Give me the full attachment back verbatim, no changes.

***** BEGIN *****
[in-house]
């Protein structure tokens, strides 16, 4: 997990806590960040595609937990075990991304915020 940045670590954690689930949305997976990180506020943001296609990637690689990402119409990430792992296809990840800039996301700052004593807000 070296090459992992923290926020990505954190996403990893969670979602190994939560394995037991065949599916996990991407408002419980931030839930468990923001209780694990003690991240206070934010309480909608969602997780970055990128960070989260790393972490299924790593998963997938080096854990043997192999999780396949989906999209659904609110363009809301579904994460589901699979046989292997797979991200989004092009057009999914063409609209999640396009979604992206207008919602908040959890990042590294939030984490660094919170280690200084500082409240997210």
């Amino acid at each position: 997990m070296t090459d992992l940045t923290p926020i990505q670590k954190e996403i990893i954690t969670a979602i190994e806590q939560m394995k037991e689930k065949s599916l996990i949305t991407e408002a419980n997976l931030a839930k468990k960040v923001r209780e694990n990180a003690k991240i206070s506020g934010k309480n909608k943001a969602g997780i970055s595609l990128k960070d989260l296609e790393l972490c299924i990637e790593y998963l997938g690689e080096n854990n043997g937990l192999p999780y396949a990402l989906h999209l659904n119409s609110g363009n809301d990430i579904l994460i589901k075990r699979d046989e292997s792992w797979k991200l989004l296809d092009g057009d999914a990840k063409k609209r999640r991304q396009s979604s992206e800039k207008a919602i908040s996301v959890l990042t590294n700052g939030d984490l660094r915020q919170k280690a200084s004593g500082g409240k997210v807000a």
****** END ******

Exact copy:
[in-house]
């Protein structure tokens, strides 16, 4: 997990806590960040595609937990075990991304915020 940045670590954690689930949305997976990180506020943001296609990637690689990402119409990430792992296809990840800039996301700052004593807000 070296090459992992923290926020990505954190996403990893969670979602190994939560394995037991065949599916996990991407408002419980931030839930468990923001209780694990003690991240206070934010309480909608969602997780970055990128960070989260790393972490299924790593998963997938080096854990043997192999999780396949989906999209659904609110363009809301579904994460589901699979046989292997797979991200989004092009057009999914063409609209999640396009979604992206207008919602908040959890990042590294939030984490660094919170280690200084500082409240997210």
């Amino acid at each position: 997990m070296t090459d992992l940045t923290p926020i990505q670590k954190e996403i990893i954690t969670a979602i190994e806590q939560m394995k037991e689930k065949s599916l996990i949305t991407e408002a419980n997976l931030a839930k468990k960040v923001r209780e694990n990180a003690k991240i206070s506020g934010k309480n909608k943001a969602g997780i970055s595609l990128k960070d989260l296609e790393l972490c299924i990637e790593y998963l997938g690689e080096n854990n043997g937990l192999p999780y396949a990402l989906h999209l659904n119409s609110g363009n809301d990430i579904l994460i589901k075990r699979d046989e292997s792992w797979k991200l989004l296809d092009g057009d999914a990840k063409k609209r999640r991304q396009s979604s992206e800039k207008a919602i908040s996301v959890l990042t590294n700052g939030d984490l660094r915020q919170k280690a200084s004593g500082g409240k997210v807000a």